madamedefarge
Derby, UK588 contributions
4.0 of 5 bubbles
May 2015 • Couples
Unfortunately when we visited, there was some sort of First Communion service on in the church, which seemed to go on forever, so it was only the crypt that we could visit. Having bought the 12€ combined ticket, this was the last place we had to visit on our last day and so we were able to fight our way through the hordes of Spanish families to visit the crypt.

Most of the information in the very small visitor's centre is in Spanish, which meant that we were limited in what we could understand about the site. It's unfortunate that such a town that is a UNESCO site doesn't have information in English - it limits the understanding that the average visitor can have about the history.

Once you got into the crypt, you realise that some of it is directly open to the church above, which meant that we had the interesting experience of listening to the children and the service above us. It meant that we had to keep our voices to a whisper in order not to disturb them.

The remains of the buildings in the crypt are interesting enough, but again, the lack of information in English means that it's not always easy to know what you're looking at. It's not that I expect everything to be in English, it's just that we've been in many Spanish towns and cities as tourists and found that some of the smallest and least likely to have anything in English are then the ones that cater for all visitors. It's interesting to see how the pillars of the church above come down directly into the crypt and to see how the 'new' church fits in around the old ruins below.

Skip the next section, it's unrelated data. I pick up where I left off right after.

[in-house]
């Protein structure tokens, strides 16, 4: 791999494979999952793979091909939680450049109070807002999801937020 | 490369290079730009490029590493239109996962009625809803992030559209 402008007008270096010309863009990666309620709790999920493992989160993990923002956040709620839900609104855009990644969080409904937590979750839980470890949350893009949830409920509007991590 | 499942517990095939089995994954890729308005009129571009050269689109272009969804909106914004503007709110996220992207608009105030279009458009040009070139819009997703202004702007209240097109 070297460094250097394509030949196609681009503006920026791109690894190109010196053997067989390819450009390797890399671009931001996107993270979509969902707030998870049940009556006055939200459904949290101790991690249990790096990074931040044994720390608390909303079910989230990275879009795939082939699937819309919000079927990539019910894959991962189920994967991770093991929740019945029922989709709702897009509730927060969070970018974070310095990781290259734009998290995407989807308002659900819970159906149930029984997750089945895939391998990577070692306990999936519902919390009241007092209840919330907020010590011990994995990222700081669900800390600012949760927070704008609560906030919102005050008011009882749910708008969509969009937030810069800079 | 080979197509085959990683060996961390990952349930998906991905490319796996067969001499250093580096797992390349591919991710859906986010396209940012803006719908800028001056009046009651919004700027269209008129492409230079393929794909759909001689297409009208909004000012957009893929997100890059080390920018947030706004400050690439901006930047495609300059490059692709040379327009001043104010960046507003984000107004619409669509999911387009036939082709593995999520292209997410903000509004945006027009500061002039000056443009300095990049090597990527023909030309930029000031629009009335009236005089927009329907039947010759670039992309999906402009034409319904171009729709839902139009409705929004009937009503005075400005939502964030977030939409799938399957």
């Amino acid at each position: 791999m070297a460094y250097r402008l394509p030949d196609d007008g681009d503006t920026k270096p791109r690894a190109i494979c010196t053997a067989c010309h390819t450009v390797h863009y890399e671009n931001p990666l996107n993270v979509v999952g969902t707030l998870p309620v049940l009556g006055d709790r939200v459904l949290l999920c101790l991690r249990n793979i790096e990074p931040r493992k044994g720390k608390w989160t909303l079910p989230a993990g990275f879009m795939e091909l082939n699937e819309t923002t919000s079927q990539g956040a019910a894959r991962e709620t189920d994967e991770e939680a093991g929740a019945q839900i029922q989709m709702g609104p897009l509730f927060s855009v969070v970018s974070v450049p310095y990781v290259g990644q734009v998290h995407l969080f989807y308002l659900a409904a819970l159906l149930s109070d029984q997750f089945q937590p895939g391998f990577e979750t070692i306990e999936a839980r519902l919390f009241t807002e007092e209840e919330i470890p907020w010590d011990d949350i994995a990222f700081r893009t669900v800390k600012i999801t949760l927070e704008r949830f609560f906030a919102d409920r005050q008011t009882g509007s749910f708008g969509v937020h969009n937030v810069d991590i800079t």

Written May 31, 2015
This review is the subjective opinion of a Tripadvisor member and not of Tripadvisor LLC. Tripadvisor performs checks on reviews as part of our industry-leading trust & safety standards. Read our transparency report to learn more.

alanlid
Oxford, UK279 contributions
2.0 of 5 bubbles
Mar 2015 • Couples
We did several of the Merida sites in one day, which is feasible; this was the only let-down. we arrived about 10 am and the place was deserted, though with the gate and main door open, so we went in. The crypt is spooky and interesting, but in general - as others have commented - there is very little by way of explanation. We had to resort to Google (afterwards) to identify Sta Eulalia herself.
Written April 4, 2015
This review is the subjective opinion of a Tripadvisor member and not of Tripadvisor LLC. Tripadvisor performs checks on reviews as part of our industry-leading trust & safety standards. Read our transparency report to learn more.